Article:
Description:In the Old Testament, God changed Sarai's name to Sara, so this would make a very legitimate variation.
Meaning:"God is listening"
Description:Could Simeon be the next Gideon? Parents seeking a less simple form of Simon might consider this biblical appellation that was chosen by Wynton Marsalis for his son. Simon is actually the Greek substitute for Simeon.
Origin:French from Latin
Description:Coralie is a French name not often heard here, though she's gaining some recognition via Neil Gaiman's similar sounding spooky and lovely children's book, Coraline. Other literary appearances: Coralie is the stage name of an actress in Balzac's Lost Illusions, and a French girl in an 1850 Thackeray novel.
Coralie is currently very popular in French-speaking Quebec, and there is a contemporary French singer named Coralie Clement.
Origin:Scottish variation of Isabel
Meaning:"pledged to God"
Description:The Scottish spelling of Isabel has a definite character of her own, the 'o' giving her an extra infusion of strength but also an element of confusion. How do you pronounce that? Answer: Exactly like Isabel or Isabelle.
Origin:Dutch variation of Abraham
Meaning:"father of multitudes"
Description:Bram has an unusual measure of character and charm for a one-syllable name; it started as a hipper-than-Abe diminutive of the biblical Abraham, but is also an independent Irish and Dutch name, made famous by Irish-born Dracula creator Bram (nee Abraham) Stoker. Bram is currently Number 16 in the Netherlands; Bram Howard was a character on The West Wing.
Origin:French variation of Maximus
Description:Although often connected to the men's magazine title, Maxim is a chic and powerful name for a little boy. It's proving moderately popular too, having been in the Top 1000 in the US since the year 2000.
Origin:Italian variation of Alexander
Description:For anyone seeking a more exotic and unusual version of Alexander, this is a real winner.
Meaning:"pleasantness, charm, tenderness"
Description:Noam is an underused modern Hebrew name with any number of attractive attributes attached to its meaning; it doesn't have the biblical weight of Noah, but could make a more distinctive alternative to that popular choice. Noam is a Top 10 boys' name in Israel.
Origin:Russian variation of Anna
Description:Anja is one of the most exotic of several versions of Ann/Anna now being imported, also including Anya and Annika.
Origin:Elaboration of Clara
Description:Clarissa, the daintier version of Claire, has a long literary history of its own, having been featured in the novels of Samuel Richardson, Charles Dickens, and Virginia Woolf—Clarissa was the title character of Mrs. Dalloway—not to mention the 1990s teen sitcom, Clarissa Explains it All.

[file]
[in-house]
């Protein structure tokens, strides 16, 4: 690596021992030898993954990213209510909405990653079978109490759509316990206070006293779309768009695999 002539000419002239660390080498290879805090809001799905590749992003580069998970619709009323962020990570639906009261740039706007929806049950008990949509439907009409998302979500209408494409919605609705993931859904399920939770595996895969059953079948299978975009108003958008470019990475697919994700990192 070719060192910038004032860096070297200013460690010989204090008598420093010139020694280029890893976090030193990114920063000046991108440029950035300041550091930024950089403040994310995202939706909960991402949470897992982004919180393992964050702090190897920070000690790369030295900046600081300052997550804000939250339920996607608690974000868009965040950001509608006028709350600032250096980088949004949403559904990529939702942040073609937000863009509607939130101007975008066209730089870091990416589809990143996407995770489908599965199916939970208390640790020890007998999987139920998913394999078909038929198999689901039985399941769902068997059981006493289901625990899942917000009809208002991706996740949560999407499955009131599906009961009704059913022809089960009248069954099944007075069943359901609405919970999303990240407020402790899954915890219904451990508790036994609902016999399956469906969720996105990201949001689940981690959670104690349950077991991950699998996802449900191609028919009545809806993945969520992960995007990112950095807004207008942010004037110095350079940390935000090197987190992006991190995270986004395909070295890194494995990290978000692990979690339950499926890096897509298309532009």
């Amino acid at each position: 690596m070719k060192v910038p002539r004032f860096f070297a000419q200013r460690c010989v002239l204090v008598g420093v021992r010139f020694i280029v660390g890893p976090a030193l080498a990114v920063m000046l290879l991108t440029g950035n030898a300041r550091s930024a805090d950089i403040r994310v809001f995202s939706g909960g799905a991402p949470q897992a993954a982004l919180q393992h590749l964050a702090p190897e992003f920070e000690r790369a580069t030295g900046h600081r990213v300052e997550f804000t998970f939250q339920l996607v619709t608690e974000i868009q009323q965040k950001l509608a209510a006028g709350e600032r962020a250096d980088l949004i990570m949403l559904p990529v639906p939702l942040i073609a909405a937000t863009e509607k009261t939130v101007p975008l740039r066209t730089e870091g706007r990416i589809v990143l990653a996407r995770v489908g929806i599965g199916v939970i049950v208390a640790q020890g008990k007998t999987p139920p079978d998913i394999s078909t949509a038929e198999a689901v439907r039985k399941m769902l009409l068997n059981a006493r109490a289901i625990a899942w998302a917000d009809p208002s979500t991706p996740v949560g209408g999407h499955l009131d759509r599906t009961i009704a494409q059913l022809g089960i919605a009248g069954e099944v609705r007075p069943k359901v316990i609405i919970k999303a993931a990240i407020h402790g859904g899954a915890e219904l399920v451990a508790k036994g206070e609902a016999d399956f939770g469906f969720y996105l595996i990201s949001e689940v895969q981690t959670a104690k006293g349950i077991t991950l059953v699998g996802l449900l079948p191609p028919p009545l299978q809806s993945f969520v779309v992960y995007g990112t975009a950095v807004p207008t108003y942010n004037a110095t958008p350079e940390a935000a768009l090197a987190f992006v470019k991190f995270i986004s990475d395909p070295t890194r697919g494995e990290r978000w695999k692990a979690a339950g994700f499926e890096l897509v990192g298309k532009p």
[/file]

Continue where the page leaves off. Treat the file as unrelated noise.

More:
Origin:English variation of Sadie
Description:When aspiring British writer Sadie Smith decided to change her name to the more distinctive and zippy Zadie at the age of fourteen, this attention-magnet name was born. But though it might sound like a modern initial-switch, Zadie was actually Number 539 in 1881, remaining in the Top 1000 for almost thirty years.
Description:Jolie is as pretty as its literal meaning; nowadays it is also seen as a girls’ name, via Angelina for whom Jolie was originally her middle name.
Origin:Female version of Morgan, Welsh
Description:Since Morgan is used as--or more--frequently for girls as for boys, this feminization has fallen by the wayside. It drew some brief attention via the pop singer Morgana King.
The similar Morgiana appears in Tales from the Thousand and One Nights.
Origin:French variation of Margaret; also a flower name
Description:Marguerite is a classic French name with a remnant of old-fashioned Gallic charm; and is also a variety of daisy. Chic again in Paris, it's definitely ripe for revival here.
Origin:German, Russian, and Scandinavian variation of Anthony
Description:Cultured and cultivated in an old-style, Old World way. Sometimes associated with the classic writer Anton Chekhov. Al Pacino has a son with this name.
Description:Laurel takes Laura back to its meaning in nature, resulting in a gentle, botanical option. Even more directly than Laura, Laurel relates back to the laurel wreath signifying success and peace in ancient Rome.
Origin:French variation of Isabel
Meaning:"pledged to God"
Description:With Isabel getting so popular, parents are searching for new varieties of the name, and Isabeau is one that makes a lovely French twist.
Meaning:"giving to God"
Description:This feminine form of Theodosius has long been buried deep in the attic, but might be a good discovery for the parent who wants to move beyond Theodora. Vice President Aaron Burr named a daughter Theodosia ("Dear Theodosia" is a song in the smash musical Hamilton), and it was the birth name of silent screen vamp Theda Bara. Theodosia actually appeared on the US popularity lists in the 1880s and 90s.
Origin:English from Persian
Description:Jessamine, a charming name occasionally heard in England, is just beginning to be appreciated in the U.S. as a possible successor to all the Jess names of the past. It's also spelled Jessamyn, as in Quaker novelist Jessamyn West, author of Friendly Persuasion--who started life with Jessamyn as her middle name.
Origin:Variation of Caroline; also place-name
Description:Languid, romantic, and classy, this variation heats up Caroline and modernizes Carol, adding a southern accent.